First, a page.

The opening episode of Netflix’s new series Unbelievable is difficult to watch. It follows the initial investigation into a the assault of a young woman named Marie. At first, the detectives are attempting to catch the man who broke into her apartment and raped her. But, as they continuously press the young woman to repeatedly tell her story—as she’s showing clear signs of someone traumatized by the assault—the detectives grow suspicious and eventually coerce a false confession out of her that she made up the assault. She is charged with false reporting, ostracized from friends and family, and made a pariah by local media.
From there, the show continues to follow a true story reported by ProPublica. The eight-episode series works on two different timelines. The bulk of time is spent with Detectives Rasmussen and Duvall, two investigators who diligently work to solve a string of rapes throughout Colorado. The two detectives played by Merritt Wever and Toni Collette are measured and thoughtful with victims, yet dogged and stern in their pursuit of justice.
Rasmussen and Duvall catch the serial rapist, and Marie’s original report is proved to have been true. She was eventually awarded $150,000 from the state after settling a suit out of court. The series shows her driving off in a new Jeep in hopes of establishing a better life elsewhere. But the only unsavory loose end from the finale is what happened to the men who discredited Marie. Detectives Pruitt and Parker are based on real people named Sgt. Jeffrey Mason and Detective Jerry Rittgarn, and this is what happened to them after incorrectly seeking a false confession from Marie.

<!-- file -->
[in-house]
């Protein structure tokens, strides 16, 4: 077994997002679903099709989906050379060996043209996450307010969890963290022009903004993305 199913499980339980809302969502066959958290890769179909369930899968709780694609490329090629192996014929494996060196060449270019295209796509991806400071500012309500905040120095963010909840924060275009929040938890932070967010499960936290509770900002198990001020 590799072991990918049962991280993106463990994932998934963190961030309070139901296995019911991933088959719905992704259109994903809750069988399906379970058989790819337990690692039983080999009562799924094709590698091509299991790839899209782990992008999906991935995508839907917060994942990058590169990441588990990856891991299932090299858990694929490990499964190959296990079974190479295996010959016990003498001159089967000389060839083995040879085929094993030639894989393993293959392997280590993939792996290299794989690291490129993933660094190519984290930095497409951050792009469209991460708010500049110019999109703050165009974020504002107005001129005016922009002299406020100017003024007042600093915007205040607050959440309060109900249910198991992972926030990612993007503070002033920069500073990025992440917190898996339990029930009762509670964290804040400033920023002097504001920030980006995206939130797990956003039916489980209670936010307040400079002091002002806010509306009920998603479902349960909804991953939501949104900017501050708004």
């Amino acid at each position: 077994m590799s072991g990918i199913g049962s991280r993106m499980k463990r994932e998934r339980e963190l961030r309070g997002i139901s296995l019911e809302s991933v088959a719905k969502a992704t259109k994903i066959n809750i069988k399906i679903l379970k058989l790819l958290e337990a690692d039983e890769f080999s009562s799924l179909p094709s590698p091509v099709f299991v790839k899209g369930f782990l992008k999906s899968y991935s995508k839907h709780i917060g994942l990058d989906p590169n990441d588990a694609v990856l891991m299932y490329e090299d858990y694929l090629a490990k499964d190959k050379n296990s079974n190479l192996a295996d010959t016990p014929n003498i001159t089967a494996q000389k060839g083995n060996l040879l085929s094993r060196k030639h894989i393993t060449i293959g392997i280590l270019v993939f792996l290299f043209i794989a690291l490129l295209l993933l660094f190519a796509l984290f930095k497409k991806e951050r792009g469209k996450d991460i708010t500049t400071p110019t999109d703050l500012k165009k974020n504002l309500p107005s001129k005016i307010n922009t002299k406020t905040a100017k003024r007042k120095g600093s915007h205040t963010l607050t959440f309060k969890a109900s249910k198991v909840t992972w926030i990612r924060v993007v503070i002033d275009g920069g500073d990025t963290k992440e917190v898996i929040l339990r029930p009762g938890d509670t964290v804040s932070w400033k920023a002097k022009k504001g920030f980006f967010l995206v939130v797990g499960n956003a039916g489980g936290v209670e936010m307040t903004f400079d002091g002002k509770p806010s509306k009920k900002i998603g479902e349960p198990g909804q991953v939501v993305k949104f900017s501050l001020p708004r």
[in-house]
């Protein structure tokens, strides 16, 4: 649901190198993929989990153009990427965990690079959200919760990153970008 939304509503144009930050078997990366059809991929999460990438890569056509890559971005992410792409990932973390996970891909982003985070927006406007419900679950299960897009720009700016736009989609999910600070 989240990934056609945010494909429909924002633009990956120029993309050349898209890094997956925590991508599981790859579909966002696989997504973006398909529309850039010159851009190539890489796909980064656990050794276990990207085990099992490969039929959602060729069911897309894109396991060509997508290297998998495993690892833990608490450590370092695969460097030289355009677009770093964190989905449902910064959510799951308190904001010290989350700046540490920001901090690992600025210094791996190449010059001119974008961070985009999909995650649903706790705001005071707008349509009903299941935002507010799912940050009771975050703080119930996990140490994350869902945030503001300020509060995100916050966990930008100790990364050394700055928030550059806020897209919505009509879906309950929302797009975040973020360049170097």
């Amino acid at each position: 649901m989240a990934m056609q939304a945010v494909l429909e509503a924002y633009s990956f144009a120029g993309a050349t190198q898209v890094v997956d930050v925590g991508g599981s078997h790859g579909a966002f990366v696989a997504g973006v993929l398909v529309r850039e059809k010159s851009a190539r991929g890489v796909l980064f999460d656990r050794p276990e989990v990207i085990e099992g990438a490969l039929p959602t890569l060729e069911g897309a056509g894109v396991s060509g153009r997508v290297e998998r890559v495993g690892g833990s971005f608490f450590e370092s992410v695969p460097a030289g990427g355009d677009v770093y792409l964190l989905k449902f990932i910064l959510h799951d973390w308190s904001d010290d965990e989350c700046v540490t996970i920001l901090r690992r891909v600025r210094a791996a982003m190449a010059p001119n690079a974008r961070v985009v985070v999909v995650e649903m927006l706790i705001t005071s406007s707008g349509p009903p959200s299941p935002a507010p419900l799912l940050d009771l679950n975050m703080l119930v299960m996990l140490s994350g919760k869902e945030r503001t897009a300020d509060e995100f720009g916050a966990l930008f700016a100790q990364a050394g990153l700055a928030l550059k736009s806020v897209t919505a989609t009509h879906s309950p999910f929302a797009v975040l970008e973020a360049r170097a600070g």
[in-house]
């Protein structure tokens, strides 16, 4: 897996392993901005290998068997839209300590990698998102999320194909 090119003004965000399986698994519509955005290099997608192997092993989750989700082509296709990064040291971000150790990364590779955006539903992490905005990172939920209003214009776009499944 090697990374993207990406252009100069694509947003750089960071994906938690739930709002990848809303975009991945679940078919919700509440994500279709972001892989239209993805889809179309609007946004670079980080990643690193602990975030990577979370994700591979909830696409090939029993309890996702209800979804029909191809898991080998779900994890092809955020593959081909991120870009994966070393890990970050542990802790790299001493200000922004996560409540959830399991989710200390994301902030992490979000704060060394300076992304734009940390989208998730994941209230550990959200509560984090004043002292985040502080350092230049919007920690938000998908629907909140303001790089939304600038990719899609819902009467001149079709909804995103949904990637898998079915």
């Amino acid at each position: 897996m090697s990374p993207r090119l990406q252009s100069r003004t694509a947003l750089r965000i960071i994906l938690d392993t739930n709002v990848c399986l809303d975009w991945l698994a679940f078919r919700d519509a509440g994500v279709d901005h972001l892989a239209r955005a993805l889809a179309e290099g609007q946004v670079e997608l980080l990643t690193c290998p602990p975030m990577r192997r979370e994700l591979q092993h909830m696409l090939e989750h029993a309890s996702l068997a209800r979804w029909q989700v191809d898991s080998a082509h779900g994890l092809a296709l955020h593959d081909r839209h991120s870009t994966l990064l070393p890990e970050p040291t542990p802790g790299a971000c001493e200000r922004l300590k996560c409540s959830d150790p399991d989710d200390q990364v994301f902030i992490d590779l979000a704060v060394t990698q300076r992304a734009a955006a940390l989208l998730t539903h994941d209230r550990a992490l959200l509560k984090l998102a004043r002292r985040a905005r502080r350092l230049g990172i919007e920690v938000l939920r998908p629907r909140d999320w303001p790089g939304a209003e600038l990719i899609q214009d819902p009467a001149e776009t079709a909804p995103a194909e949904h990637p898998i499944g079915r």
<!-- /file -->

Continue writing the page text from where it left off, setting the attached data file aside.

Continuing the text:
What Happened After the Truth Came Out?
When Marie’s rapist was caught, Detective Rittgarn had already left the Lynnwood police department. According to the ProPublica article, after Marie’s rapist was apprehended, the Lynnwood Police Department opened up an outside review into the department. In this report a sex crimes supervisor noted that Marie’s situation was “nothing short of the victim being coerced into admitting that she lied about the rape.” The investigation concluded that “bullying” and “hounding” led to Marie’s admittance of false reporting. The article also notes that Lynnwood reported 21.3 percent of rape cases “unfounded,” or rather, lied about. The national average for “unfounded” cases is around five percent.
Did Anyone Lose Their Jobs?
Even with the strong language used in the Lynnwood Police Department investigation cited in the ProPublica article, no one at the department lost their job. As previously noted, Detective Rittgarn left the department prior to Marie’s rapist being caught. Sgt. Mason moved to his post working on narcotics cases. Neither man followed standard protocol when it came to the initial investigation into Marie’s report. There is no law against this particular miscarriage of justice. Sgt. Mason told ProPublica, “It wasn’t her job to try to convince me. In hindsight, it was my job to get to the bottom of it—and I didn’t.” Detective Rittgarn refused an interview with the publication.